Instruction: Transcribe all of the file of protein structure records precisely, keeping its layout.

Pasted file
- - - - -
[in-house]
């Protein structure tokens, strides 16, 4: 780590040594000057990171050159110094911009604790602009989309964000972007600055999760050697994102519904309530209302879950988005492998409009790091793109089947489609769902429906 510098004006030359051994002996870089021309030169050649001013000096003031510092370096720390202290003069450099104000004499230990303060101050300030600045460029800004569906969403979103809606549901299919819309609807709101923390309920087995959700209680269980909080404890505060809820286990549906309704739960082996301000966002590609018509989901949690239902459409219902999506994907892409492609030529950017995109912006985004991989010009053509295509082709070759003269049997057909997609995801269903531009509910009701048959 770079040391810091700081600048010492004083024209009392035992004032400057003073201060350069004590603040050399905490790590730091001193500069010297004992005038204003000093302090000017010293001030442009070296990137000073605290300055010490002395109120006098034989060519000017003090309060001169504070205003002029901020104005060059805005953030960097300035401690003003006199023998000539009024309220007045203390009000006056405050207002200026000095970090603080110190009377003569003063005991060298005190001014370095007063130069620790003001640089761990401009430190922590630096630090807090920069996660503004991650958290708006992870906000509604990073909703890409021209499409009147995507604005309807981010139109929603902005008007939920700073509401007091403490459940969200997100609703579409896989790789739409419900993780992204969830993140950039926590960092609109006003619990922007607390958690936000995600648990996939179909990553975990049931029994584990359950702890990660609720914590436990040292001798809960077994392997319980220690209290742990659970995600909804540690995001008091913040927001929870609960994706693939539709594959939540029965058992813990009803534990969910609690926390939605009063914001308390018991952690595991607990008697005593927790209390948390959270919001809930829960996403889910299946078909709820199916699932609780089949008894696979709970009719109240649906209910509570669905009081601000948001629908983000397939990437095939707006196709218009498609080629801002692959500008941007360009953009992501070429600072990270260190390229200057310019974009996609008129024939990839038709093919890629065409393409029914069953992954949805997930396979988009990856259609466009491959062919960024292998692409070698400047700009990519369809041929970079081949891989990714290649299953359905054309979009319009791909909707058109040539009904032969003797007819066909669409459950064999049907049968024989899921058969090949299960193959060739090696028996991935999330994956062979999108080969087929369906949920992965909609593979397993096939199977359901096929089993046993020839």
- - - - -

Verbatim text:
[in-house]
């Protein structure tokens, strides 16, 4: 780590040594000057990171050159110094911009604790602009989309964000972007600055999760050697994102519904309530209302879950988005492998409009790091793109089947489609769902429906 510098004006030359051994002996870089021309030169050649001013000096003031510092370096720390202290003069450099104000004499230990303060101050300030600045460029800004569906969403979103809606549901299919819309609807709101923390309920087995959700209680269980909080404890505060809820286990549906309704739960082996301000966002590609018509989901949690239902459409219902999506994907892409492609030529950017995109912006985004991989010009053509295509082709070759003269049997057909997609995801269903531009509910009701048959 770079040391810091700081600048010492004083024209009392035992004032400057003073201060350069004590603040050399905490790590730091001193500069010297004992005038204003000093302090000017010293001030442009070296990137000073605290300055010490002395109120006098034989060519000017003090309060001169504070205003002029901020104005060059805005953030960097300035401690003003006199023998000539009024309220007045203390009000006056405050207002200026000095970090603080110190009377003569003063005991060298005190001014370095007063130069620790003001640089761990401009430190922590630096630090807090920069996660503004991650958290708006992870906000509604990073909703890409021209499409009147995507604005309807981010139109929603902005008007939920700073509401007091403490459940969200997100609703579409896989790789739409419900993780992204969830993140950039926590960092609109006003619990922007607390958690936000995600648990996939179909990553975990049931029994584990359950702890990660609720914590436990040292001798809960077994392997319980220690209290742990659970995600909804540690995001008091913040927001929870609960994706693939539709594959939540029965058992813990009803534990969910609690926390939605009063914001308390018991952690595991607990008697005593927790209390948390959270919001809930829960996403889910299946078909709820199916699932609780089949008894696979709970009719109240649906209910509570669905009081601000948001629908983000397939990437095939707006196709218009498609080629801002692959500008941007360009953009992501070429600072990270260190390229200057310019974009996609008129024939990839038709093919890629065409393409029914069953992954949805997930396979988009990856259609466009491959062919960024292998692409070698400047700009990519369809041929970079081949891989990714290649299953359905054309979009319009791909909707058109040539009904032969003797007819066909669409459950064999049907049968024989899921058969090949299960193959060739090696028996991935999330994956062979999108080969087929369906949920992965909609593979397993096939199977359901096929089993046993020839």